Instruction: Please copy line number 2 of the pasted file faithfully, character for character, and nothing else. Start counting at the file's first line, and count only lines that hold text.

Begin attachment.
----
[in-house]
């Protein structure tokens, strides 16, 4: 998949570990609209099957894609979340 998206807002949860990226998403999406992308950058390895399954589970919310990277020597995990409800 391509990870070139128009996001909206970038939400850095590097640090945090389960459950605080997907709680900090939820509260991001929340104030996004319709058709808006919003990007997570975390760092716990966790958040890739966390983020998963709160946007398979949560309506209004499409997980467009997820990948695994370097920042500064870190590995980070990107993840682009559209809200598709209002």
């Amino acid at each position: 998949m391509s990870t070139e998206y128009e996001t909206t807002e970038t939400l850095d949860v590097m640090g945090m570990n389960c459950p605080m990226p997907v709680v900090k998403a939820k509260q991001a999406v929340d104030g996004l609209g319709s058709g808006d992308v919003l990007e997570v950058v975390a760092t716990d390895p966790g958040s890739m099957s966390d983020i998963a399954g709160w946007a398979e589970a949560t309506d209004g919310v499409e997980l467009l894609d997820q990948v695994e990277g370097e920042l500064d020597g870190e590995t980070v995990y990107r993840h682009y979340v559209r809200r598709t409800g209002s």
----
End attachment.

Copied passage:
């Protein structure tokens, strides 16, 4: 998949570990609209099957894609979340 998206807002949860990226998403999406992308950058390895399954589970919310990277020597995990409800 391509990870070139128009996001909206970038939400850095590097640090945090389960459950605080997907709680900090939820509260991001929340104030996004319709058709808006919003990007997570975390760092716990966790958040890739966390983020998963709160946007398979949560309506209004499409997980467009997820990948695994370097920042500064870190590995980070990107993840682009559209809200598709209002």